Blog: Discovering ‘Citizen Kane’: a film-lover reluctantly indulges The Greatest Movie Ever Made

| June 5, 2019

Here’s a shameful confession: I am new to Citizen Kane.  Here I am in my late 40s, I’ve spent a lifetime bathing in the cinema, and yet I have circumvented Orson Welles most famous artistic expression out of fear that I wasn’t going to understand what made it so great.  Oh, I’ve seen it several times.  It’s just that until recently, I haven’t been able to see the greatness that film scholars fawn over.

In the last couple of weeks, I have spent more time in the company of Citizen Kane then I probably ever have at any point in my life.  As my two-year-old podcast neared its monumental 100th episode, my co-host Doug Heller and I decided to mark the occasion with what is considered to be the greatest film ever made.  That meant that I was going to have to spend more time with the movie than I had ever had before.  Admittedly, I was not looking forward to it.

Maybe I’m like most people.  When something gets tagged as The Greatest Film Ever Made, I tend to back away.  That’s a height that most films cannot reach.  Is there a greatest film ever made?  No, not really.  The idea of The Greatest Film Ever Made is more of a marketing tagline, as with the work ‘masterpiece’ it has been diluted into a standard that most people associate with words like ‘pretentious’ or ‘priggish’.

Also I’m not an expert.  I have felt that the great mysteries of Orson Welles magnum opus have been lost on me.  Am I not smart enough to see greatness?  Am I missing something?  Is there an element that is lost on me?  Running up to the film in researching it for the podcast, I was not confident that I could ever see the film’s greatness.  I saw a great film that had a hole in the middle.  Something about it left me cold.

I’ll admit, this is largely because I haven’t spent a lot of time in the company of Citizen Kane.  I saw it back in the 80s when I was in high school and I can say that I didn’t understand it.  I didn’t hate it, Heavens no, but there was something distant about it, something not quite satisfying.  I don’t know, I can’t explain it.  When it was over, I never felt that I had arrived at the end of the film but nothing I would call a conclusion.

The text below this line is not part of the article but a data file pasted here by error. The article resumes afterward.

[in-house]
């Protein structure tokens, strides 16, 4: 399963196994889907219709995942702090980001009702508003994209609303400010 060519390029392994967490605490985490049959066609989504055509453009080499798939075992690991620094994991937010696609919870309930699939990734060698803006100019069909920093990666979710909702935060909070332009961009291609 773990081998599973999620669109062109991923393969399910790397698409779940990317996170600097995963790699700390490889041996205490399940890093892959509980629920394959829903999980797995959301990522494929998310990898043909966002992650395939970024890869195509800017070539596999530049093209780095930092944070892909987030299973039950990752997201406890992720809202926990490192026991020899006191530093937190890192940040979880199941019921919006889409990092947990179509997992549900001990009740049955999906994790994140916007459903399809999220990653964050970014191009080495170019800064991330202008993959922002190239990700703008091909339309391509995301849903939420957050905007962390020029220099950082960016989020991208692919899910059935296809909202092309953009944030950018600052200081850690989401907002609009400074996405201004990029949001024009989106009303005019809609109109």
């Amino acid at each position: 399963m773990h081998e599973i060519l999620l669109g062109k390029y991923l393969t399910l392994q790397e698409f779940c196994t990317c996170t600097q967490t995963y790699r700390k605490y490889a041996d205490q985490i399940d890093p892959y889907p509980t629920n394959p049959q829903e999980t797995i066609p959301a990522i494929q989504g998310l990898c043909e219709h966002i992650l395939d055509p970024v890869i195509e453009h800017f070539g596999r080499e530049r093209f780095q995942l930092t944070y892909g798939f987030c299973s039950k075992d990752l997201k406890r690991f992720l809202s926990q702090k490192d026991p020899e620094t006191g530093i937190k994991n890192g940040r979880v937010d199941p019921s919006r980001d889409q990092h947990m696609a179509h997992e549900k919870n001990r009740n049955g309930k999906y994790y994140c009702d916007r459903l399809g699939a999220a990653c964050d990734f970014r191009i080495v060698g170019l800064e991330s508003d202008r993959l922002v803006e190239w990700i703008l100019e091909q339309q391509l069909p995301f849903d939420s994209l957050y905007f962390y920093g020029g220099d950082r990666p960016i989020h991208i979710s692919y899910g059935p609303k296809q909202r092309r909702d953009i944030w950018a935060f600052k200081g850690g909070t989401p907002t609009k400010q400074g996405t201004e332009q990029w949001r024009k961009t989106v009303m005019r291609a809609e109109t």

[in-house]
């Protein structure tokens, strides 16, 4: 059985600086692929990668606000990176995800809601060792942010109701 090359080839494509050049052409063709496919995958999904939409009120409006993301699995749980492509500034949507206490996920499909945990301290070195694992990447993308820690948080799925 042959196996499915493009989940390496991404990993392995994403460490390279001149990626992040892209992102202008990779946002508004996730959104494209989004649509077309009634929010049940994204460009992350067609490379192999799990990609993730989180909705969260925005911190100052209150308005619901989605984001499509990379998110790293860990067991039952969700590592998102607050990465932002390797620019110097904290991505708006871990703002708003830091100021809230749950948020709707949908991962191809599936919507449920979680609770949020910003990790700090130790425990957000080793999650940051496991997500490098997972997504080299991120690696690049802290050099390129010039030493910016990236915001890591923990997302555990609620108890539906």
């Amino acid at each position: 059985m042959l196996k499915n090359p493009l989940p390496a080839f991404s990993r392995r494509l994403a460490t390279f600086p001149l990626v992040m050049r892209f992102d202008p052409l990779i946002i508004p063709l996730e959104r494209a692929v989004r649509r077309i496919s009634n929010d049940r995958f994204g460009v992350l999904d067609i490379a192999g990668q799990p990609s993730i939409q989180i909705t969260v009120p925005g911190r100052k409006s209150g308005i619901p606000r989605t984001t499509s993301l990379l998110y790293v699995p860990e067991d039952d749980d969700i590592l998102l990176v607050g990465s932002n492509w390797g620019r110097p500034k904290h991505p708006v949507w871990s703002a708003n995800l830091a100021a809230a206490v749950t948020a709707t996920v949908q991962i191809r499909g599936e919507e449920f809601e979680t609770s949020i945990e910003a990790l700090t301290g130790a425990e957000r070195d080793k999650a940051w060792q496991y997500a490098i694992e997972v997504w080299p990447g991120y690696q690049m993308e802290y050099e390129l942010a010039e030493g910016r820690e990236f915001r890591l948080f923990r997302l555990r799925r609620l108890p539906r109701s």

It was only watching the film again recently that I came to realize that this is the whole point.  It’s not telling you anything new to report that Citizen Kane is a box labeled with question marks and inside we only find more boxes with more question marks.  For the average viewer, this is frustrating.  For the stubborn viewer, this is an obsession.  The mystery of Citizen Kane is the grand mystery of human identity.  How well can anyone ever know another human being?  What are the building blocks that form the person that someone will grow up to be?  Can they really be understood by another person?  Who are we at the end of life, and what is left behind that tells our survivors the story of the person that we are?

In contemplating the mystery of Citizen Kane over the last few days, I have come to a strange and rather bitter conclusion about the nature of life itself.  We’re all going to die someday – hopefully later than sooner, and the time after our death will eventually fade the identity of the person that we were.  In time, all the people that we knew in life will die too and so that identity will fade further and further until we are merely a name on a headstone.  Depressing notion?  Yes.  But it’s not debatable.  The story of Charles Foster Kane is a reminder that this is the fate of even the most famous man on the planet.